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Koil or Koyil or Kovil, (meaning: residence of God[N 1]) is the Tamil term for a distinct style of Hindu temple with Dravidian architecture. Both the terms koyil (கோயில், kōyil) and kovil (கோவில், kōvil) are used interchangeably. In Tamil language, kōvil (wikt:ta:கோவில்) is the word derived, according to the rules of Tamil grammar.[N 2]
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In contemporary Tamil, the term 'kōvil' is also used to refer to Christian churches. Even non-religious places considered sacred are called kōvil by Tamils, for example the shrines built in the memory of Thiruvalluvar (the 2nd century poet-philosopher), or Tamil Thaai (translated as Mother Tamil, the revered personification of the language) are called Thiruvalluvar kōvil and Tamil thaai kōvil respectively.
In modern formal speech, kōvil is also referred to as aalayam, dheva sthaanam by many Hindus and as dhevaalayam by Christians. Ambalam is another term used by devotees of the 19th century Tamil monk Vallalar. Another term is 'Thali', (தளி)  which also means temple.
To Shaivites, the foremost kōvils are Chidambaram temple and Koneswaram temple while for Vaishnavites, Sri Ranganathaswamy temple, Srirangam and Tirumala Venkateswara temple, Tirupati are viewed as important. To Christians the kōils considered very important are the Arokkiya Madha kōil (Basilica of Our Lady of Good Health) in Velankanni, Santhome Dhevaalayam (San Thome Basilica) in Chennai and the Poondi Madha kōil (Poondi Madha Basilica) in Thiruvaiyaru.
The kōvils in Tamil Nadu and the kōvils of Sri Lanka have long histories and have always been associated with the ruler of the time. Most kings patronised temple building in their kingdom, and attached water tanks and villages to the shrine to administer. Temples not only acted as places of worship, but also as civic centres for the population, providing local services to the community in the form of hospitals, educational institutions, sports and arts academies. The local poor and the needy may be fed at the end of poosai (worship session), using monetary endowments made to the shrine.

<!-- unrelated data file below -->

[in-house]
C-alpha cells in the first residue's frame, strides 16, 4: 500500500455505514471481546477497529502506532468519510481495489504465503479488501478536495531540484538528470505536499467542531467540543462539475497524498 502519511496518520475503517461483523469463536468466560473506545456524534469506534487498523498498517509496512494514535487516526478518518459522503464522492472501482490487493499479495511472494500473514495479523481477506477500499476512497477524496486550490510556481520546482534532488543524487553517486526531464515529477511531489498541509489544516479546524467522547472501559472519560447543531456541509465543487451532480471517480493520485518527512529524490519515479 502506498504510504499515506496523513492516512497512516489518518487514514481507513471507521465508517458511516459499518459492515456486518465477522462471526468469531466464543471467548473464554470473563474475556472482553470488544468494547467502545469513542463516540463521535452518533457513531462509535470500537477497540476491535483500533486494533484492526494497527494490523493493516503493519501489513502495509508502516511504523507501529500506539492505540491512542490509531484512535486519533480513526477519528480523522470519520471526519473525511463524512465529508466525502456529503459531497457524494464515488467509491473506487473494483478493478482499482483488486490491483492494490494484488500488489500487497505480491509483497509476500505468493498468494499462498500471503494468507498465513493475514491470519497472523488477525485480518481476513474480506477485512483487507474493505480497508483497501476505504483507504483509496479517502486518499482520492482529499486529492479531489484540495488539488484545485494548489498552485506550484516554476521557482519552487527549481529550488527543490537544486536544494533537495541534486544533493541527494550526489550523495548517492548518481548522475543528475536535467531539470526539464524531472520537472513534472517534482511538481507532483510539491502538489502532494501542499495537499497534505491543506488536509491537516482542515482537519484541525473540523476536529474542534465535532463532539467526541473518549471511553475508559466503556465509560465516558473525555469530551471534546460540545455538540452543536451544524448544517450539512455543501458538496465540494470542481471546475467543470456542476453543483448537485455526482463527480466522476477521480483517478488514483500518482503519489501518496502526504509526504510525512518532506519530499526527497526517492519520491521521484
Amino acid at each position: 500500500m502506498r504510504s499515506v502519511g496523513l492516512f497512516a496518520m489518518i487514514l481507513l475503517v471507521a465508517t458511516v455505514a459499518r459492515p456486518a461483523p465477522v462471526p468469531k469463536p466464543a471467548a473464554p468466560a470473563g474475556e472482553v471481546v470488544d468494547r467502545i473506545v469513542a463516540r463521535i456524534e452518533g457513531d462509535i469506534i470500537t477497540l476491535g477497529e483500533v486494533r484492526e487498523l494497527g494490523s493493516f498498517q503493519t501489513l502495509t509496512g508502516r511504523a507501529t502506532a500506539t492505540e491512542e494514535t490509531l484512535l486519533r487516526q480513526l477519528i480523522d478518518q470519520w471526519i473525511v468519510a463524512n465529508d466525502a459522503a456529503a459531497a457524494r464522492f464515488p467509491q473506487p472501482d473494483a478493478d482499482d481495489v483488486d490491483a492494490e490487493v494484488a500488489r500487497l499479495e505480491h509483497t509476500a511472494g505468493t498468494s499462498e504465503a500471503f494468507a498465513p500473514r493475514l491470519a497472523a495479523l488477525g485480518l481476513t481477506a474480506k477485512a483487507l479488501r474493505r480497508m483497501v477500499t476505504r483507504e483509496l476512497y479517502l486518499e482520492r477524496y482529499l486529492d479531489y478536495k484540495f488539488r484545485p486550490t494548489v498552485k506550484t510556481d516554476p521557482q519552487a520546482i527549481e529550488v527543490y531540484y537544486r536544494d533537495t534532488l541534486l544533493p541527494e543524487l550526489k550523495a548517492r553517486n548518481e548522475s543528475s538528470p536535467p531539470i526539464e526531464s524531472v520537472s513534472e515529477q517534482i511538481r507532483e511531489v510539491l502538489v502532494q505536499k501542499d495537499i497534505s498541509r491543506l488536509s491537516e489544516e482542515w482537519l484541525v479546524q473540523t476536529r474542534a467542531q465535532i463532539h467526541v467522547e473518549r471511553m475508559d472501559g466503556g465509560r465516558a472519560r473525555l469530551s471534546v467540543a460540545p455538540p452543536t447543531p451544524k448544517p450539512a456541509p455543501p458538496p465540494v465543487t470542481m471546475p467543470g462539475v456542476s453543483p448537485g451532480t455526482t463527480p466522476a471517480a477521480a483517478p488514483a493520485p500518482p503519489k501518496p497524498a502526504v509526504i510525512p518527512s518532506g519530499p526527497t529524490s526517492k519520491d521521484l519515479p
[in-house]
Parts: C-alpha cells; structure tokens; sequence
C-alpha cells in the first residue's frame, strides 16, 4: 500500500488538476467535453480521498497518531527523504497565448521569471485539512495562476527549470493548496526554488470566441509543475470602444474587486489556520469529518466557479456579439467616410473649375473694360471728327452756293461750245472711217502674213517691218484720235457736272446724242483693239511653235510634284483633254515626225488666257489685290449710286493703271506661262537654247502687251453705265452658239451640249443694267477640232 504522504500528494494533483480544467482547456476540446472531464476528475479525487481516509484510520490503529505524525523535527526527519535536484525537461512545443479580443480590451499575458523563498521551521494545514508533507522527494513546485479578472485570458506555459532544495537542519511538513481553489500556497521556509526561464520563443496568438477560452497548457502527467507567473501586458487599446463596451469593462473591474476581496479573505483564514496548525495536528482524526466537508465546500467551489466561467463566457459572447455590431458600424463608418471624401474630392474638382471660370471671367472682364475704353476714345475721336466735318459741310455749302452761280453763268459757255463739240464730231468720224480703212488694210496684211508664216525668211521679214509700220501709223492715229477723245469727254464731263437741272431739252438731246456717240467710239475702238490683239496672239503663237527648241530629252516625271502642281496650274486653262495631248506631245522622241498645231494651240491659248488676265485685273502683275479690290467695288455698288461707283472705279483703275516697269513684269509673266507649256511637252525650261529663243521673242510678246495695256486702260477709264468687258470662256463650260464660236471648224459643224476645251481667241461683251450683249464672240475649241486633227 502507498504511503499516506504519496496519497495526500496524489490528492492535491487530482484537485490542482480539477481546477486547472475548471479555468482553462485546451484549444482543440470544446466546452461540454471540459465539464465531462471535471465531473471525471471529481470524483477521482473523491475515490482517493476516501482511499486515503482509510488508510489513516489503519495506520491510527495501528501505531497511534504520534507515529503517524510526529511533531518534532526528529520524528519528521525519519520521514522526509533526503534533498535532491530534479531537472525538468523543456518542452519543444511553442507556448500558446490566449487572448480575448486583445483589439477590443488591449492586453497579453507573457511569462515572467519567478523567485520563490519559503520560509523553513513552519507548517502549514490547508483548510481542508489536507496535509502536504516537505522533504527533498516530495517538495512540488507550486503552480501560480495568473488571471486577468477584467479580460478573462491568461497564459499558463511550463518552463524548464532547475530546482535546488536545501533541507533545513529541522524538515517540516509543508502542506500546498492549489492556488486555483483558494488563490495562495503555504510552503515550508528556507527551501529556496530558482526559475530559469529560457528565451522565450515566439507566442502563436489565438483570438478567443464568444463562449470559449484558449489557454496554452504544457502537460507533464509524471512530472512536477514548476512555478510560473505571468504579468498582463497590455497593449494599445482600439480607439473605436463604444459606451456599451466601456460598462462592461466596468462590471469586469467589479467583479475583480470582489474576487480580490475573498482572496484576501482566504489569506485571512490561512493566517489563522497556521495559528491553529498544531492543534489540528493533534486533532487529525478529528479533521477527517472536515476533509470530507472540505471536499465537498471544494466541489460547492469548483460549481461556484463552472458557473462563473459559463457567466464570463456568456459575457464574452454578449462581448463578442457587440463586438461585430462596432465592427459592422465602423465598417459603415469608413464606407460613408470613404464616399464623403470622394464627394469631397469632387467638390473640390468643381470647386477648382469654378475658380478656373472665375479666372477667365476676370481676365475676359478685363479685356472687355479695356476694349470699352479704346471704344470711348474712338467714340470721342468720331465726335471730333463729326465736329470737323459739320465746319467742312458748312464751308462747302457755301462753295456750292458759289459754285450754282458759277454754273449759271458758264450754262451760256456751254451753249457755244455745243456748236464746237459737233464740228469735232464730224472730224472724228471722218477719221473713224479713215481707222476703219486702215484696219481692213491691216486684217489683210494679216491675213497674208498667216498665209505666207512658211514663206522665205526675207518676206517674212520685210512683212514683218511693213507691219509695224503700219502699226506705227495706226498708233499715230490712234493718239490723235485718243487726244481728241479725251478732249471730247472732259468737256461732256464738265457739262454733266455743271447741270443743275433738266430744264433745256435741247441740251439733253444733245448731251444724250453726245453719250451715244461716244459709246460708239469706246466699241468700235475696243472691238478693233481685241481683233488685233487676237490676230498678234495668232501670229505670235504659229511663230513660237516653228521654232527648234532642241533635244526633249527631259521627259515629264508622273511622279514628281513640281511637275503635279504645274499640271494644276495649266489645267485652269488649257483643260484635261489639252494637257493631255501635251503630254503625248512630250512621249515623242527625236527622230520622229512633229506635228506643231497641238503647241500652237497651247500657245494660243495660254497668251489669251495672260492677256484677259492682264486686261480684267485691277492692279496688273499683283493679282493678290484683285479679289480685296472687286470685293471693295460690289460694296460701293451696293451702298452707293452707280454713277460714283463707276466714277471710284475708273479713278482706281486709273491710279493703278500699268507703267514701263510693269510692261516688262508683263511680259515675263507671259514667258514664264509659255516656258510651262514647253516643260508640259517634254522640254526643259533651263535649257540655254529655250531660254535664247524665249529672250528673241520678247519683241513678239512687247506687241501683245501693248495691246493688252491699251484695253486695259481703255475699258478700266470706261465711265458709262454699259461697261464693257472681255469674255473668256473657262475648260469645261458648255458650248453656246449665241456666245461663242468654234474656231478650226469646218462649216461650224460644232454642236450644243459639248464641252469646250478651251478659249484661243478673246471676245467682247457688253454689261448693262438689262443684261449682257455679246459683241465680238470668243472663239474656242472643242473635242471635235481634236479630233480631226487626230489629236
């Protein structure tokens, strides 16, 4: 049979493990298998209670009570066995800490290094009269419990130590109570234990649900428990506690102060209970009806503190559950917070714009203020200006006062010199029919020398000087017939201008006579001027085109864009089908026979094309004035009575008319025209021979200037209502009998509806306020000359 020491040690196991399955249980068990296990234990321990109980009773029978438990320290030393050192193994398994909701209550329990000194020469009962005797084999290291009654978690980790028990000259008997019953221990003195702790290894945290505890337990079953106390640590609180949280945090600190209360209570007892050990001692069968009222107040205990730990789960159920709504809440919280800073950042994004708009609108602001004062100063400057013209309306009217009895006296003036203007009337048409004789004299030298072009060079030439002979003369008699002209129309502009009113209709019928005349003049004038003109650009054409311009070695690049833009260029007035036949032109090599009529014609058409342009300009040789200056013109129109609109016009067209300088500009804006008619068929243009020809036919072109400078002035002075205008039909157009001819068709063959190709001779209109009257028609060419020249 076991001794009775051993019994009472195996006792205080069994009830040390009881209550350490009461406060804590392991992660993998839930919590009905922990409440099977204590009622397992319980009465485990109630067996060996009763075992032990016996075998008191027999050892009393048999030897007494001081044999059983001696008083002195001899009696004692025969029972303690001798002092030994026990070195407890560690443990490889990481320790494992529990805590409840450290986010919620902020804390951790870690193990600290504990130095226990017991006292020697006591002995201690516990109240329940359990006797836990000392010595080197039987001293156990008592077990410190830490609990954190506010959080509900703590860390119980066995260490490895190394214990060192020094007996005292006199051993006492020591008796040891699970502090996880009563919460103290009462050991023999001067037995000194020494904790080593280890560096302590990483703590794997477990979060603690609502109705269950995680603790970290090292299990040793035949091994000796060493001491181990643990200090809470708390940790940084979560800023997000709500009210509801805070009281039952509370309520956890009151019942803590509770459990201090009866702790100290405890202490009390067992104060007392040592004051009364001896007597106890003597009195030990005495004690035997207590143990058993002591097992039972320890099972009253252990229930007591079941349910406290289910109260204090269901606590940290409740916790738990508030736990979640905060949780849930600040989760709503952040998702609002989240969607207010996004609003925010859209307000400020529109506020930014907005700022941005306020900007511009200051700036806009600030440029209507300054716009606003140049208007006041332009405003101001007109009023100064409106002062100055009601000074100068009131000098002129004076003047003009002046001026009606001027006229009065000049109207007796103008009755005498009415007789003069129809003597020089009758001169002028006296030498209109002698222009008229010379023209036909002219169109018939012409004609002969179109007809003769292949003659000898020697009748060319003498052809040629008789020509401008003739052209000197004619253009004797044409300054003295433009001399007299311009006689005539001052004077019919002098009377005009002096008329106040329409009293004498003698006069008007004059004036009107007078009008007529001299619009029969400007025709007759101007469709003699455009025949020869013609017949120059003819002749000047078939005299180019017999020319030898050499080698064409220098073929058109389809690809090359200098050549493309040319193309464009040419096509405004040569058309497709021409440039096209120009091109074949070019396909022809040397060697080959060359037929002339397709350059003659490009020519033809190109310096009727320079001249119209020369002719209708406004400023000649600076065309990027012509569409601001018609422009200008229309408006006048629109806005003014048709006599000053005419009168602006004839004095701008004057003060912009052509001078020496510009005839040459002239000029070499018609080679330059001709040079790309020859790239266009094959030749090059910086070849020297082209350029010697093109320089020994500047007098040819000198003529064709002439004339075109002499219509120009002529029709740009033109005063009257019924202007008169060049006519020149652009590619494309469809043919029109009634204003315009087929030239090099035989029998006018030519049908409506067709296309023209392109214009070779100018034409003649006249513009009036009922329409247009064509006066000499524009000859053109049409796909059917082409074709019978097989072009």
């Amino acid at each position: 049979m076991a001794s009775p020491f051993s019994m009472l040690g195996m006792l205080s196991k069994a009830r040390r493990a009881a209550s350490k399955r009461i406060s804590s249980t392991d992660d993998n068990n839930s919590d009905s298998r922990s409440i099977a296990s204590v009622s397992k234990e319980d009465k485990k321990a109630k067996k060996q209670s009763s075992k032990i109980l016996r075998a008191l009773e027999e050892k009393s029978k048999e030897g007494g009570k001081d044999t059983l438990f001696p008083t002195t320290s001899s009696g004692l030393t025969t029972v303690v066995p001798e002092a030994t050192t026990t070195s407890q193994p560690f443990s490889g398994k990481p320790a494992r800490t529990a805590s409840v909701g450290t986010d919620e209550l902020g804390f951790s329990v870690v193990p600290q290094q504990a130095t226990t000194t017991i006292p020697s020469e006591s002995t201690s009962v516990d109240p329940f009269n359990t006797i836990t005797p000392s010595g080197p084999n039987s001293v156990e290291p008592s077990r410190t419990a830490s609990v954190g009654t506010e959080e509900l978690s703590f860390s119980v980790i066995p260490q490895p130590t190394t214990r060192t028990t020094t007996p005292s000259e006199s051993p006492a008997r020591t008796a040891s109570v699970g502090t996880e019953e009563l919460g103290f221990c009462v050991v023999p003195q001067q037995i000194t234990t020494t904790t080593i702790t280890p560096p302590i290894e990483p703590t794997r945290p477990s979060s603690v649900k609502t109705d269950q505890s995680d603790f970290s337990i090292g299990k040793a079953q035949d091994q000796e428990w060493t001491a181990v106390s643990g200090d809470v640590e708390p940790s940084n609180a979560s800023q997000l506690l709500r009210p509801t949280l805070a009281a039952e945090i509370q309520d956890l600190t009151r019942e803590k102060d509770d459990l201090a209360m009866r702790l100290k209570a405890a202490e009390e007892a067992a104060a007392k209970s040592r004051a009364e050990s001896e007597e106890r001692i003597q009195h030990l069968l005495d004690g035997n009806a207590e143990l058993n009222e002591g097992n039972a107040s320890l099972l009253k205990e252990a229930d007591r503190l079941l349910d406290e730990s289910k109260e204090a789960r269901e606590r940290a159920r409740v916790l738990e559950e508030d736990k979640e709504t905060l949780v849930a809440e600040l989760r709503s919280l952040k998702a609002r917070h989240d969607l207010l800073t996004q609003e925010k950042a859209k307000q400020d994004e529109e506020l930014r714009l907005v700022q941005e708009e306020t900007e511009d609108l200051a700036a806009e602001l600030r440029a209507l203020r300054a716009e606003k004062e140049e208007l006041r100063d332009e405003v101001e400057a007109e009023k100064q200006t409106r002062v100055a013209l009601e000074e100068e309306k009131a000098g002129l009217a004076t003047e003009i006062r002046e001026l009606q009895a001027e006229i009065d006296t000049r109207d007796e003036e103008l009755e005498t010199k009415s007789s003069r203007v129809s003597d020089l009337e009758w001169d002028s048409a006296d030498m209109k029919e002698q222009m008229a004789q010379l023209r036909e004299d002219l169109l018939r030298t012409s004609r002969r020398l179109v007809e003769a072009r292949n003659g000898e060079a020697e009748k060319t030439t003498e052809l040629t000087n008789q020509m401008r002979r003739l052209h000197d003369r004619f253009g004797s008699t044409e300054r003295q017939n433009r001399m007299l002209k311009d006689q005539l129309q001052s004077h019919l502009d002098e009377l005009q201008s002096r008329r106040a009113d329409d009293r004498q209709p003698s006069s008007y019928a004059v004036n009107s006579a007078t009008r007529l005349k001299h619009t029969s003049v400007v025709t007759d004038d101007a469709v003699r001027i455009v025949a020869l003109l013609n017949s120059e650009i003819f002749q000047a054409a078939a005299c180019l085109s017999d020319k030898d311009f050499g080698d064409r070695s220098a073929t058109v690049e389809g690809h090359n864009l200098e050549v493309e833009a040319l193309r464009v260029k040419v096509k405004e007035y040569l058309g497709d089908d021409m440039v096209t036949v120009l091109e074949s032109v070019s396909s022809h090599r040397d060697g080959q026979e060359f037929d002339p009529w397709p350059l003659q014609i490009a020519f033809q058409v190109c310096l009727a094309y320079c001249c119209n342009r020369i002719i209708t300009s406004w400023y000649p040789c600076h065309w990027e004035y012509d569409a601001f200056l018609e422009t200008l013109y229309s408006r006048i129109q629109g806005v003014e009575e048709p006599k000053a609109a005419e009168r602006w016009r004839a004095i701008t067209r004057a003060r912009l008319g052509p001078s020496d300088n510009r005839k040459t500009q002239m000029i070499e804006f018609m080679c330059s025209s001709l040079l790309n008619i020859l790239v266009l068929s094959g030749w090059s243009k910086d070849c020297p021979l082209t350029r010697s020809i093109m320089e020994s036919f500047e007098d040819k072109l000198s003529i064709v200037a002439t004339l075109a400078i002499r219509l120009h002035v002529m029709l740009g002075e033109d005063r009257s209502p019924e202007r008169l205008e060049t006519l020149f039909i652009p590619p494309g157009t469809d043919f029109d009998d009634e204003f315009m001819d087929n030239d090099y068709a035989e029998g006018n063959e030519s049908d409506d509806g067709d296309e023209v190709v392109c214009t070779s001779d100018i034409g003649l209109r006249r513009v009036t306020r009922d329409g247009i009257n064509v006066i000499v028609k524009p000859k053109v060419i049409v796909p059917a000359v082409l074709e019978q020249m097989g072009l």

Ancient Tamils were among the greatest of temple builders. The Sangam literature scripted before the common era, refers to some of the temples the early kings of Tamilagam had erected. The songs of the revered Shaiva Nayanars and the Vaishnava Alvār saints that date back to the period 6th to the 9th century CE, provide ample references to the temples of that period. Stone inscriptions found in most temples describe the patronage extended to them by the various rulers.
The most ancient temples were built of brick and mortar. Up to about 700 CE temples were mostly of the rock-cut type. The Pallava kings were great builders of temples in stone. The Chola dynasty (850-1279 CE) left a number of monuments to their credit such as the Brihadeeswarar Temple in Thanjavur. The Cholas added many ornate mandpams or halls to temples and constructed large towers. The Pandya style (until 1350 CE) saw the emergence of huge towers, high wall enclosures and enormous towered gateways (Gopurams). The Vijayanagar Style (1350 - 1560 CE) is famous for the intricacy and beauty especially for the decorated monolithic pillars. The Nayak style (1600 - 1750 CE) is noted for the addition of large prakaram (outer courtyard) (circum-ambulatory paths) and pillared halls.